COMPANIES sometimes spend huge sums of money on a public relations campaign, which eventually turns out to be unproductive.
“The primary reason communications campaigns fail is because they are not initiated with clearly stated definition or goals. Hence the desired result is not achieved,” said Anne Gabriel, managing director of Weber Shandwick, an international public relations company that claims to produce success with its Outcome Management (OM) programme.
Weber Shandwick is one of the world’s leading public relations agencies and has more than 80 offices in capitals around the world.
The Malaysian Weber Shandwick office practises OM strategic planning and campaign management methodology, which starts by focusing on being result-oriented.
“Through the practice of OM, both the agency and the client can benefit from a systematic and highly flexible strategic process that aligns communications campaigns with business priorities,” Gabriel explained.
“As a strategic tool, OM is a very critical method. In the past decade, it has transformed our paradigm in communicating to the target market.”
She said that OM provided powerful benefits like total clarity at the outset of any campaign, with client and agency needing first to agree on key objectives.
“With that, we both know what we’re trying to achieve. At the same time we must align the business goals. Knowing what matters to the client is absolutely essential to successful campaigns,” she said.
“Through OM, we provide integrated campaigns that pull messages together and focus them on key targets. This focus allows the messaging to break through the clutter of a noisy marketplace,” she added.
“Therefore campaigns are rooted in audience research, not guesswork. We look at the gaps between current and desired perceptions to develop campaign strategies and messages. For this reason, OM continuously tracks progress against desired outcomes.”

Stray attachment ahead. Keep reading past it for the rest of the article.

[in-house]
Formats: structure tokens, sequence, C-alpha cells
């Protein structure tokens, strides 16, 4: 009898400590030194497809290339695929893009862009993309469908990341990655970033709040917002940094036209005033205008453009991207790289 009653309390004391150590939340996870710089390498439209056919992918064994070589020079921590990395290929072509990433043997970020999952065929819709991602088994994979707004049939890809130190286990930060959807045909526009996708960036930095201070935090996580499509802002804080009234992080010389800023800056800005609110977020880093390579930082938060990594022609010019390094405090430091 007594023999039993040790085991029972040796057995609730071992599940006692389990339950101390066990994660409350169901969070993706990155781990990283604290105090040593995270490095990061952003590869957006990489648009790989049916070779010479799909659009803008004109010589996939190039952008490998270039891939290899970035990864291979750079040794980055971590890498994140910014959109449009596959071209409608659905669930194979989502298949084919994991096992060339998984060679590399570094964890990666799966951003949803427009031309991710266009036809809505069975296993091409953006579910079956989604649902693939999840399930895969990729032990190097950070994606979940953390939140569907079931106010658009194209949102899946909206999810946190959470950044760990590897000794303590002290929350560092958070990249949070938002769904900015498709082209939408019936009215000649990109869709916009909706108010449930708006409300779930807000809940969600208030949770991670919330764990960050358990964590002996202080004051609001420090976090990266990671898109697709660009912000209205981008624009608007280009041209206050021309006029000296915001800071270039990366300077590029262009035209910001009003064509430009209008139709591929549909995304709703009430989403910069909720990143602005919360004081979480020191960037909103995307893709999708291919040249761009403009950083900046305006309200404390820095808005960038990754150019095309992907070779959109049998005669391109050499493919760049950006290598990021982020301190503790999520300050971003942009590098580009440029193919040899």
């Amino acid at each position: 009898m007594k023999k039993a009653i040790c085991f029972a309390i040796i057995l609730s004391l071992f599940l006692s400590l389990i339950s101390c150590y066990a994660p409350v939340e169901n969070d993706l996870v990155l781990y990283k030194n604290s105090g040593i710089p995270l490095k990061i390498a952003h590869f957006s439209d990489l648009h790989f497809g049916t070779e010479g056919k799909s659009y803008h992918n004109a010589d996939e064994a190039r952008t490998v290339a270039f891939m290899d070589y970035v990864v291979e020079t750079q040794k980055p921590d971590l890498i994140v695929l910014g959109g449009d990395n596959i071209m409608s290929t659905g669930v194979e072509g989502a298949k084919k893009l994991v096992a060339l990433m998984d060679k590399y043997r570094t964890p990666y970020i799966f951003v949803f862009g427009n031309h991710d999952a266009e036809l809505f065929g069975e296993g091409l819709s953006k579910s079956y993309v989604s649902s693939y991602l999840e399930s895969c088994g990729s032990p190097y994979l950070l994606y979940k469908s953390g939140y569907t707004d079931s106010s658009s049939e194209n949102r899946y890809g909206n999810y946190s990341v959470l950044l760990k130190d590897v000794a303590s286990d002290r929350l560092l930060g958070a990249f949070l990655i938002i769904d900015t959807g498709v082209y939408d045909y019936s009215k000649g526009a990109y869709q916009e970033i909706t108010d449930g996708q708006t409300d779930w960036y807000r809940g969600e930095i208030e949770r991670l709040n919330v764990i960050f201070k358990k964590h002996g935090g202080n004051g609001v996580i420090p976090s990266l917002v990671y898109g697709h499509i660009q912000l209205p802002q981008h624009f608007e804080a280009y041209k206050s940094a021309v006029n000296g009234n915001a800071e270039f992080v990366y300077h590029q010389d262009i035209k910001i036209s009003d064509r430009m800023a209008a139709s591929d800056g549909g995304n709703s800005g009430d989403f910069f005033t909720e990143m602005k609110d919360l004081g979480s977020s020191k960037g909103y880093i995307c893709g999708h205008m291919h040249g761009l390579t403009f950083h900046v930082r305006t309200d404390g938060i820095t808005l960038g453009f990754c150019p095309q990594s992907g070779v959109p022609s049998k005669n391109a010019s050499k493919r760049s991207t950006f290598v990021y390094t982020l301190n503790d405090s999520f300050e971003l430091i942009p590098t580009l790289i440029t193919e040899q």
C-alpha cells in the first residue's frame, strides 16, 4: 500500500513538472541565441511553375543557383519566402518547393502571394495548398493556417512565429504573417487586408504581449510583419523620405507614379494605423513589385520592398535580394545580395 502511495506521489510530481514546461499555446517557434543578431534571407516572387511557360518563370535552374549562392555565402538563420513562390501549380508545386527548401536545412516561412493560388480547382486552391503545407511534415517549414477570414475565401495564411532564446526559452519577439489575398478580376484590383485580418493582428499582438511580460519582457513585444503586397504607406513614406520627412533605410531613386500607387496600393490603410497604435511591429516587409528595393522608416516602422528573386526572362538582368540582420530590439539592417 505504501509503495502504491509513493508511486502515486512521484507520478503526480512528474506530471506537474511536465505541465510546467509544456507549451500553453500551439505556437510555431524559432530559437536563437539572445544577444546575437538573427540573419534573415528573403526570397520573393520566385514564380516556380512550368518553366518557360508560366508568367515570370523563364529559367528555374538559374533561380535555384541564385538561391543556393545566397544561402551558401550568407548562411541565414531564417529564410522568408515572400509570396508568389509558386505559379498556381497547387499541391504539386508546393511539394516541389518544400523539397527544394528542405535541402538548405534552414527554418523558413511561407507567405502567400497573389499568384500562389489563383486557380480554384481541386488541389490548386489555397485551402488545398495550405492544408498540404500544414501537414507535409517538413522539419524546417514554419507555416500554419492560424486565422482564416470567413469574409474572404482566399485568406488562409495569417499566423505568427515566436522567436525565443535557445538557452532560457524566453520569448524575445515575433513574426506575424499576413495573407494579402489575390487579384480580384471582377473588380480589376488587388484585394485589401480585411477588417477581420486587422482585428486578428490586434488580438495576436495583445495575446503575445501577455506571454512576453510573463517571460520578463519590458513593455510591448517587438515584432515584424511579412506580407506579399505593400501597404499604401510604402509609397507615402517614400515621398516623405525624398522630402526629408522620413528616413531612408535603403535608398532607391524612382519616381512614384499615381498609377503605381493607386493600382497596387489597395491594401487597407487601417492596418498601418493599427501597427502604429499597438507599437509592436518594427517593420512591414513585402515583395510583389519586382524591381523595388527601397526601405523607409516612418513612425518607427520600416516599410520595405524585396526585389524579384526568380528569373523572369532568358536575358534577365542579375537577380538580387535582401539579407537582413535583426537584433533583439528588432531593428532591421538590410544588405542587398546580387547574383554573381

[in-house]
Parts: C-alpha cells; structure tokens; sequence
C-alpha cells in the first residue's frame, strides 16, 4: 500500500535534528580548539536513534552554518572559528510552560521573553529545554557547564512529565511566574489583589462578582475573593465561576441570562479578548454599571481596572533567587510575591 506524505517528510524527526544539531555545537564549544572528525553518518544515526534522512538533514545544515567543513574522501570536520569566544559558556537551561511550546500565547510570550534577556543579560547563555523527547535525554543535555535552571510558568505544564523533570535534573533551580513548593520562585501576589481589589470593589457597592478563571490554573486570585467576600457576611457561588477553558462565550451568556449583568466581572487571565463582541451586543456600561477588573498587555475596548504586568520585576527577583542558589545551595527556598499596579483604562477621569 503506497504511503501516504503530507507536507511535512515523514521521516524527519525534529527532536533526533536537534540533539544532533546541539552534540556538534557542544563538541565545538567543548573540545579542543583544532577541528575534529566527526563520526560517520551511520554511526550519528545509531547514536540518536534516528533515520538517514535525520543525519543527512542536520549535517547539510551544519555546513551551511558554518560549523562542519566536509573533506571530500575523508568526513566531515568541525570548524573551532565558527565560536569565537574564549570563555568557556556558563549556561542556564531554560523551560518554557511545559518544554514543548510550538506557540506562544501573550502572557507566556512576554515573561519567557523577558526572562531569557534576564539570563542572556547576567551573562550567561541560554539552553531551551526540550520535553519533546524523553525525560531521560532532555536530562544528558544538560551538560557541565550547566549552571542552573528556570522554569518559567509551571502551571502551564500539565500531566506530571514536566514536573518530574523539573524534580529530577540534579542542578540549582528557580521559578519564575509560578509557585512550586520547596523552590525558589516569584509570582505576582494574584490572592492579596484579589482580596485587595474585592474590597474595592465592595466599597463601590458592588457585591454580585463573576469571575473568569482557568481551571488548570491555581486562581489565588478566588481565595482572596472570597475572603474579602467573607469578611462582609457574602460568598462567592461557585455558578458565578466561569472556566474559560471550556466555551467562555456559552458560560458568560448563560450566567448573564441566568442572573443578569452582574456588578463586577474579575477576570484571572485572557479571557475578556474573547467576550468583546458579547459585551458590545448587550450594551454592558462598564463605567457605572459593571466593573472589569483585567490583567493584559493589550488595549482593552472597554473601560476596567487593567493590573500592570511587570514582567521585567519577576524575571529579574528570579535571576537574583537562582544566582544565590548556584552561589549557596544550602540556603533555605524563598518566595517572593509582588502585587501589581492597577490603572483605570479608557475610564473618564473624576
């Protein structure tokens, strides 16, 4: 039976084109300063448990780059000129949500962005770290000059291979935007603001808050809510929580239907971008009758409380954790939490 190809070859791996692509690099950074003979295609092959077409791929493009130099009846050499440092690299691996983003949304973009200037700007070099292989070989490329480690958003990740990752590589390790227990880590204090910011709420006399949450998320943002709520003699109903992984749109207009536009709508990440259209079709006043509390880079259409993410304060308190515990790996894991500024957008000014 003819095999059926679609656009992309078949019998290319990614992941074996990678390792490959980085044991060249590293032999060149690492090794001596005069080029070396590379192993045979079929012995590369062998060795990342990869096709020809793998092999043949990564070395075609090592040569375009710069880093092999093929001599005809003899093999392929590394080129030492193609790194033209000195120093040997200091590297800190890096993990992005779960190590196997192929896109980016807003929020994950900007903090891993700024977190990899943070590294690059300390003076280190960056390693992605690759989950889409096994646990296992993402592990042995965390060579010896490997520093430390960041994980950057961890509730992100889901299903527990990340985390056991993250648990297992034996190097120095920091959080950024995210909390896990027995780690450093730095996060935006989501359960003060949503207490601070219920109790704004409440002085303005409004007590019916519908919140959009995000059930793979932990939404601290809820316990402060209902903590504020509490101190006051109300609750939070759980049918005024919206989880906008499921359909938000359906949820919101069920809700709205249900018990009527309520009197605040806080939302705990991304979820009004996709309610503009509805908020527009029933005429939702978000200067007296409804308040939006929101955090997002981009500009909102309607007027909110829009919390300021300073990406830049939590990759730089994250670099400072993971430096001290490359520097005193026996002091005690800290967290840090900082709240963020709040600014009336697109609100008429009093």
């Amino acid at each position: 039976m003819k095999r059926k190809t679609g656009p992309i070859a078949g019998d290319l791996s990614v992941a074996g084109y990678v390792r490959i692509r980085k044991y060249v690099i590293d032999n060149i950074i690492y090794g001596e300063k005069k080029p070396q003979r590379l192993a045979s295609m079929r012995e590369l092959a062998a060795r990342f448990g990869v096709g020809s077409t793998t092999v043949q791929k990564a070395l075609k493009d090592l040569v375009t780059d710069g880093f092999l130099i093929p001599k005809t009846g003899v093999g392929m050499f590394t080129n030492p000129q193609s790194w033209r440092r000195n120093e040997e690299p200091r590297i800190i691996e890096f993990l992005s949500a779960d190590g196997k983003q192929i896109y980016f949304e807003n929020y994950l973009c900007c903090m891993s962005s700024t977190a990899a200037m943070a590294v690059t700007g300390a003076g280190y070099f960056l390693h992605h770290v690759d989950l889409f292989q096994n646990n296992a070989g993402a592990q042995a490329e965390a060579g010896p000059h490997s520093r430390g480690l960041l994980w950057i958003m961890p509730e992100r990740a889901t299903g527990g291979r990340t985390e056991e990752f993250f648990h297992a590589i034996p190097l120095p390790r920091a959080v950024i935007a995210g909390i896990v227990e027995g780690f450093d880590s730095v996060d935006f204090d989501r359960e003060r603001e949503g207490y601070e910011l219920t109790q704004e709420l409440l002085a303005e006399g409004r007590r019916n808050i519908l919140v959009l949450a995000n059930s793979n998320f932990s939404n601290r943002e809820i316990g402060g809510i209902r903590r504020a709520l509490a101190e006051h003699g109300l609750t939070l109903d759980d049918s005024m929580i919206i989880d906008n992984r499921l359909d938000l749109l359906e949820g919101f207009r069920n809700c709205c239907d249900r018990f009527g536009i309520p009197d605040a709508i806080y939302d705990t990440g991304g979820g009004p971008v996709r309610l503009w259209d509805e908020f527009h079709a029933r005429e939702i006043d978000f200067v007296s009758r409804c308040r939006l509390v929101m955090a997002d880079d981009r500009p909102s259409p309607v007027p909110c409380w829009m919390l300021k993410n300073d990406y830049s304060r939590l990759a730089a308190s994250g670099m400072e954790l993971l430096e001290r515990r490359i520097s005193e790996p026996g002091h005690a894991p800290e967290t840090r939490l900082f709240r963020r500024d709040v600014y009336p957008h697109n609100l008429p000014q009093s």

Gabriel is all out to convince that OM is about strategic positioning, campaign management and results.
Going by these guidelines, Malaysian companies no longer consider public relations a luxury, but an essential part of the business structure.
The importance of public relations, coupled with the global issues regarding transparency and disclosure, has meant that image and reputation management is critical to increase shareholder value and perception.
Weber Shandwick in Malaysia practised what it preached and doubled its revenue last year.
Now in its tenth successful year in Malaysia, the company has strongly developed its consumer marketing expertise for leading international brands. It has also expanded its portfolio into the corporate and healthcare sector.
Despite the pressures of SARS and associated issues that made many other companies exercise prudence in their investments, 2003 was a good year for Weber Shandwick. Clients such as Levi’s, Brand’s Essence of Chicken and Philips CE realised the importance of investing in public relations during the down times.
At the same time, Gabriel said, more and more Malaysian corporations are becoming aware of the increasing importance of corporate governance and transparency when communicating to their various stakeholders, employees, external shareholders, customers, government, and regulators/policy makers.
When it started here, Weber Shandwick initially focussed on international clients assigned by its regional offices.
In the past two years, business has grown rapidly and it has strengthened its local client portfolio with companies like Sapura Group of Companies, Celcom and E&O Property Berhad.
But it has not been rosy in the PR line, admitted Gabriel, who finds it challenging to find the right talent to work for them.
“Ultimately, our industry is about people. Clients need and want the best talent to counsel them and implement strategies. The PR industry has evolved to become very specialised and it has been difficult to get specialist talents in various related industries.”
As the Malaysian economy expands this year, she said, technology and healthcare will be growth areas for Weber Shandwick in Malaysia.
Whatever the odds, she said: “I am all for breaking through boundaries and challenging my team to achieve more than they think they can by focussing on OM.”
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